New Delhi, May 29 (PTI) A four-year-old orphan tiger, shifted recently from a rehabilitation centre in Assam to Van Vihar National Park in Bhopal, seems to have brought cheers to the officials as they hope it will add to the gene pool of the wild cats in the breeding centre.
The tiger, named Vivek, reached Van Vihar on Friday evening after a five-day journey covering 2012km on road from the Centre for Wildlife Rehabilitation and Conservation (CWRC) near Kaziranga in Assam.
"With the arrival of Vivek, the count of Royal Bengal tigers at Van Vihar has reached 10 and breeding among the big cats is likely to get a boost," said A K Khare, Assistant Director of the Central Zoo Authority-recognised modern zoo.
"Being a wild tiger, Vivek is expected to benefit the gene pool of tigers at Van Vihar," Khare told PTI.
The tiger was rescued from Methoni tea estate near Kaziranga National Park in 2007 when it was barely six months old.
The cub was found poisoned and in a critical condition when rescued by a team of forest officials and International Fund for Animal Welfare-Wildlife Trust of India (IFAW-WTI) veterinarians. The carcass of another cub was found nearby and their mother was not located.
Since then, Vivek was hand-raised at the Centre for Wildlife Rehabilitation and Conservation (CWRC) near Kaziranga, jointly run by IFAW-WTI and the state forest department.
According to WTI chief veterinarian Dr N V K Ashraf, they decided to shift the tiger to another place as CWRC was just a rehabilitation centre and could not afford to keep adult animals for a longer period.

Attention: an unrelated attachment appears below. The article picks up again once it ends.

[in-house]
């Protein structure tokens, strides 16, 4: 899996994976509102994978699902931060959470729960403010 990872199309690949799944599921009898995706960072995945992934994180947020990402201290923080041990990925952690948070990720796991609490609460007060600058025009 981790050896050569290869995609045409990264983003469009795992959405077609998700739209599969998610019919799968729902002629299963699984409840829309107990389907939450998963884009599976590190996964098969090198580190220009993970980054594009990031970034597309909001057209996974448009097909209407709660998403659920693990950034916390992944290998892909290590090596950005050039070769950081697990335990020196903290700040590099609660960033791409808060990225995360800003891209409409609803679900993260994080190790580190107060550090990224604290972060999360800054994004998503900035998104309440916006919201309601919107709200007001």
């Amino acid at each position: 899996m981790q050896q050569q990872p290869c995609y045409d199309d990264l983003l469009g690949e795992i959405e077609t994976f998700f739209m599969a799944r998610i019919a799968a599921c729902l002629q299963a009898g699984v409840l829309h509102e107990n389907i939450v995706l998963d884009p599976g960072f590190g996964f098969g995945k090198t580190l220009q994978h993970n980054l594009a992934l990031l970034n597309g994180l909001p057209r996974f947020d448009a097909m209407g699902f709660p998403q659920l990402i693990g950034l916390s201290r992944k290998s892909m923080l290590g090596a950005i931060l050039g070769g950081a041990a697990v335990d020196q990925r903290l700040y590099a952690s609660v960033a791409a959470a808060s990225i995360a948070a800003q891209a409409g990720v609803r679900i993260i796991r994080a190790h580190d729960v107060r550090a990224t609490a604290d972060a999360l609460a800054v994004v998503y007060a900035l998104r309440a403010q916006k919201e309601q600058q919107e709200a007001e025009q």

"CWRC''s priority is to release rescued animals in the wild, but since protocol for rehabilitation of hand-raised tigers has not been formalised, Vivek had to be shifted to a zoo," said Dr Ashraf.
"We decided to shift the animal to Van Vihar as it is one of the biggest zoological park and CZA-recognised breeding centre having near natural environment," he added.
Van Vihar National Park is a notified protected area and a modern zoo hosting animals in near natural conditions.
Spread over an area of 445 hectares, the national park boasts of the largest mammal enclosures.
Speaking about the tiger''s behaviour at Van Vihar, Khare said, "Vivek has not shown any sign of stress or discomfort since its arrival at Van Vihar. He has been very friendly and seems to be happy with the new location."
"We have provided him a 1,000-sq metre-enclosure with two chambers fitted with coolers to help him beat the summer heat. There is also a water hole inside the enclosure," he said, adding that the animal was being fed with 8kg of buffalo meat every day.